Crude oil leak blamed for China water contamination
BEIJING April 12
BEIJING April 12 (Reuters) - A crude oil leak from a pipeline owned by a unit of China National Petroleum Corp. (CNPC) is to blame for water contamination that has affected more than 2.4 million people in the Chinese city of Lanzhou, media reported on Saturday.
The official Xinhua news agency cited Yan Zijiang, Lanzhou's environmental protection chief, as saying that a leak in a pipeline owned by Lanzhou Petrochemical Co., a unit of CNPC, was to blame for the water contamination.
The leak poisoned the water source for a water plant, introducing hazardous levels of benzene into the city's water, he told Xinhua.
Levels of benzene, a cancer-inducing chemical, in Lanzhou's tapwater on Friday rose 20 times above national safety levels, Lanzhou authorities said in a statement. The high benzene levels forced the city to turn off the water supply in one district and city officials warned citizens not to drink tapwater for the next 24 hours.
The city official Yan told Xinhua on Saturday that the leak had been located and repairs were underway.
Lanzhou city authorities said on Friday they found 200 micrograms of benzene per litre of water. The national safety standard is 10 micrograms.
By late Saturday morning, Xinhua said benzene levels were confirmed safe at five out of the six water monitoring sites.
The water supply company, Lanzhou Veolia Water Co, is majority-owned by the city government, with Veolia China, a unit of French firm Veolia Environment, holding a 45-percent stake.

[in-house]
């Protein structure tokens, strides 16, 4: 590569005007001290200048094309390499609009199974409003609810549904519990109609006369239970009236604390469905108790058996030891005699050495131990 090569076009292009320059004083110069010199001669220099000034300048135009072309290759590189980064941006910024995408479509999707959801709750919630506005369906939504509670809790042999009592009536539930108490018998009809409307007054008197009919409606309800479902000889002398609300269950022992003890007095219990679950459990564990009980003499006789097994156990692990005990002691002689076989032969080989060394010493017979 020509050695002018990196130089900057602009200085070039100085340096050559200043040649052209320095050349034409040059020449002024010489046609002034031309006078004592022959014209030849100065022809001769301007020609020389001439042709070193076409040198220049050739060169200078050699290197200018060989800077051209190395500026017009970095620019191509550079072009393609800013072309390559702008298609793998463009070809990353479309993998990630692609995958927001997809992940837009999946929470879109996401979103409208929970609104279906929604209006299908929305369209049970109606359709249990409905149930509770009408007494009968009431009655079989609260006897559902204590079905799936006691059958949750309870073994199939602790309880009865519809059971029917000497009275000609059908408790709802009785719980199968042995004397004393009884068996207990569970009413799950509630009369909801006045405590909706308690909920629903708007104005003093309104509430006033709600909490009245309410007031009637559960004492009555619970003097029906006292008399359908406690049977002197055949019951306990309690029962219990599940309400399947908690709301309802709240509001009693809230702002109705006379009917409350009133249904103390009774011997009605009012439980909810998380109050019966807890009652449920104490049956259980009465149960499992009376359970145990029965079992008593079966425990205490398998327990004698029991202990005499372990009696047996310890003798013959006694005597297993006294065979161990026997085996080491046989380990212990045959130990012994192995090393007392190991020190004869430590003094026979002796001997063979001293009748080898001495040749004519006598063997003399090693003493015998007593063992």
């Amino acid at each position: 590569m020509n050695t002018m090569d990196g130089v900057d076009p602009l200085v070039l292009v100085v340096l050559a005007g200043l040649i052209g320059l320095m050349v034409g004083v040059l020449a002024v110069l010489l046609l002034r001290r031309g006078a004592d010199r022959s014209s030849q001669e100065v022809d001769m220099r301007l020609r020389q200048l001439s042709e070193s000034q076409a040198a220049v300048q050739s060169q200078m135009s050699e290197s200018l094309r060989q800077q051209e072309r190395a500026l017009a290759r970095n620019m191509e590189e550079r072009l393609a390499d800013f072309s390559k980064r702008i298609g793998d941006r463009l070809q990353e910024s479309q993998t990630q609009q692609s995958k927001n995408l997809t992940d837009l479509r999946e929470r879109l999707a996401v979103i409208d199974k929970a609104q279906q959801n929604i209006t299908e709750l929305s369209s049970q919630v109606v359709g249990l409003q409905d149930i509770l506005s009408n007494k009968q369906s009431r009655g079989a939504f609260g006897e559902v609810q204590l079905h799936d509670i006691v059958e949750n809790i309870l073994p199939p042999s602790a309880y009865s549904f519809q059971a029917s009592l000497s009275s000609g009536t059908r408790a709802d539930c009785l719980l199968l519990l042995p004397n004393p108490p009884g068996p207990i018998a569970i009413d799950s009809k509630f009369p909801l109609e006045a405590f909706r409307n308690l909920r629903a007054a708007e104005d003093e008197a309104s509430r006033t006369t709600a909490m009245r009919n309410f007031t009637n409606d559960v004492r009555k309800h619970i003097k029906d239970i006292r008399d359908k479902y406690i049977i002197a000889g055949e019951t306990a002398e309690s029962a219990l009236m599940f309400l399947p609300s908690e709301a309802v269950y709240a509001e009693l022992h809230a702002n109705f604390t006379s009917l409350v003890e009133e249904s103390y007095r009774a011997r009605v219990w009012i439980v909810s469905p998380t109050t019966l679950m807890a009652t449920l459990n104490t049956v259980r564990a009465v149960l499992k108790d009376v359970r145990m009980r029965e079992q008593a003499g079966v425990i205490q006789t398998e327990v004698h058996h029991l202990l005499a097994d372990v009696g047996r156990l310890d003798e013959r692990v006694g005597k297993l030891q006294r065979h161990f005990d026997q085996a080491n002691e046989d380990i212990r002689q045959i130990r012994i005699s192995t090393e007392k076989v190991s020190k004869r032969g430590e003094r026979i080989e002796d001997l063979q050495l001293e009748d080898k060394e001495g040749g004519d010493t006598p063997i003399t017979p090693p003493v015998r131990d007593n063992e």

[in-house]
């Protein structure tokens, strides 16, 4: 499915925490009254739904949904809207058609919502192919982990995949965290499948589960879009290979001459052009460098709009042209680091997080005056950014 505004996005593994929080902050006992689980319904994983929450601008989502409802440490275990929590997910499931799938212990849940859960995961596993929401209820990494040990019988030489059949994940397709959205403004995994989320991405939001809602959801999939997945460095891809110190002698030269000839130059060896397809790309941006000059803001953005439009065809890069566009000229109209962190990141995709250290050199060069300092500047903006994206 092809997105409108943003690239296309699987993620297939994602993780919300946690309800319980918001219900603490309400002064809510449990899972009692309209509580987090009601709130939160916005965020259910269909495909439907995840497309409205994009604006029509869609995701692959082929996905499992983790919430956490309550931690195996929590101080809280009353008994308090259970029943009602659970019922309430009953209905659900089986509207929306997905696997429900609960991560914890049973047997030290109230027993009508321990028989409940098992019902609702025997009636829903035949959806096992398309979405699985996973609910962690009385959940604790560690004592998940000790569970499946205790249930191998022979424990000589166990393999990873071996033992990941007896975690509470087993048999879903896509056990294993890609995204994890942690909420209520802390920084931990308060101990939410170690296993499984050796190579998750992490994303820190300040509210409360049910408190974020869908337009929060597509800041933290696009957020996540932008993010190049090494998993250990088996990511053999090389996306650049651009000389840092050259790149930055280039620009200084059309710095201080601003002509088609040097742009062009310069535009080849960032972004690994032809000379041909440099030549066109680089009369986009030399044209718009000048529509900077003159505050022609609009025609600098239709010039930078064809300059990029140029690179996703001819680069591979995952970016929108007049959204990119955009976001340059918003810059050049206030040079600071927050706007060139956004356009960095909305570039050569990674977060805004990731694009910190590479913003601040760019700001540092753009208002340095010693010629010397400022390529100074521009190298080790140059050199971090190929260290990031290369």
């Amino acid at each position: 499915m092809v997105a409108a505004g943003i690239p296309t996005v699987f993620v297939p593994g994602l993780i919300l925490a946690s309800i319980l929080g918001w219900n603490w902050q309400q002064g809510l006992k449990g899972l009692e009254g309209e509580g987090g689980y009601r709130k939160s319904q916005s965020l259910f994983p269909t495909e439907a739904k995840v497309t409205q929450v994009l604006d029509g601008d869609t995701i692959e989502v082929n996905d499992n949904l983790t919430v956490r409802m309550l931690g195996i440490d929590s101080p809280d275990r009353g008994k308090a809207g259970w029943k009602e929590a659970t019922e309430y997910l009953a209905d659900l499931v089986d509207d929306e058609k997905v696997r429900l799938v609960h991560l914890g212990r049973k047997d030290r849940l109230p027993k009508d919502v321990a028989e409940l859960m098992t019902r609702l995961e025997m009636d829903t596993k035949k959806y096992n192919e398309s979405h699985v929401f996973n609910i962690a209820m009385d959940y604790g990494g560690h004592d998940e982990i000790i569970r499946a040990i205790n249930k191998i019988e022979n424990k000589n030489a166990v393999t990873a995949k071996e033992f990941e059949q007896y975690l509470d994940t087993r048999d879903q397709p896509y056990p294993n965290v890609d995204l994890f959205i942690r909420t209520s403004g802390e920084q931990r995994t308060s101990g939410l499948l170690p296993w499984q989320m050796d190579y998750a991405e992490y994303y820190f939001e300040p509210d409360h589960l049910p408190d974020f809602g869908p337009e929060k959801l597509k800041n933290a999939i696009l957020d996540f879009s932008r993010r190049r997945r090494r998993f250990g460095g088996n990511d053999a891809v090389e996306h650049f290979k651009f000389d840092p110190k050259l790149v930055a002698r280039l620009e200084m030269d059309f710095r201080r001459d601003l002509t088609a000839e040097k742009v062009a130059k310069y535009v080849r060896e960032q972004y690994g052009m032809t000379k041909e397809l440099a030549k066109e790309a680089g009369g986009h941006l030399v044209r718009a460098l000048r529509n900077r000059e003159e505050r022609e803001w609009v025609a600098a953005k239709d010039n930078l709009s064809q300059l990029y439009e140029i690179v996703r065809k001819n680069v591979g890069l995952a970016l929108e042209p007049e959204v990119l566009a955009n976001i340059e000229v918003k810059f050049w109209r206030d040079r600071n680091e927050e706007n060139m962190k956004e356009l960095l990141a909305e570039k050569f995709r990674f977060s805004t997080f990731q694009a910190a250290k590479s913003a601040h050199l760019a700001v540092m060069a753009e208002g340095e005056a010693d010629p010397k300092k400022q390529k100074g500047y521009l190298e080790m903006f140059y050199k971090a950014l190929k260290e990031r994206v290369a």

On Friday, Veolia said in a statement an initial investigation found the high levels of benzene were caused by contamination at one of the two culverts that transfer raw water from a sedimentation plant to the water treatment plant.
According to Xinhua, investigators found crude oil in soil along a duct between two water works owned by Veolia Water.
"The channel has been carrying water to Veolia Water's No.1 and No.2 plants for decades. Under this ditch lies Lanzhou Petrochemical's oil pipeline," the city's environmental protection chief Yan told Xinhua.
A Veolia spokeswoman in Hong Kong declined to comment on Saturday and referred all questions to city authorities.
Lanzhou, a heavily industrialised city of 3.6 million people in the northwestern province of Gansu, ranks among China's most polluted centres.
CNPC is parent company of PetroChina Co. . A PetroChina spokesman could not immediately be reached for comment.
Lanzhou Petrochemical is a major refinery in China's landlocked northwest. It has a total refining capacity of 280,000 barrels per day (bpd) and plans to process 195,000 bpd of crude this year, industry sources have said. (Reporting By Norihiko Shirouzu and Judy Hua in Beijing.)
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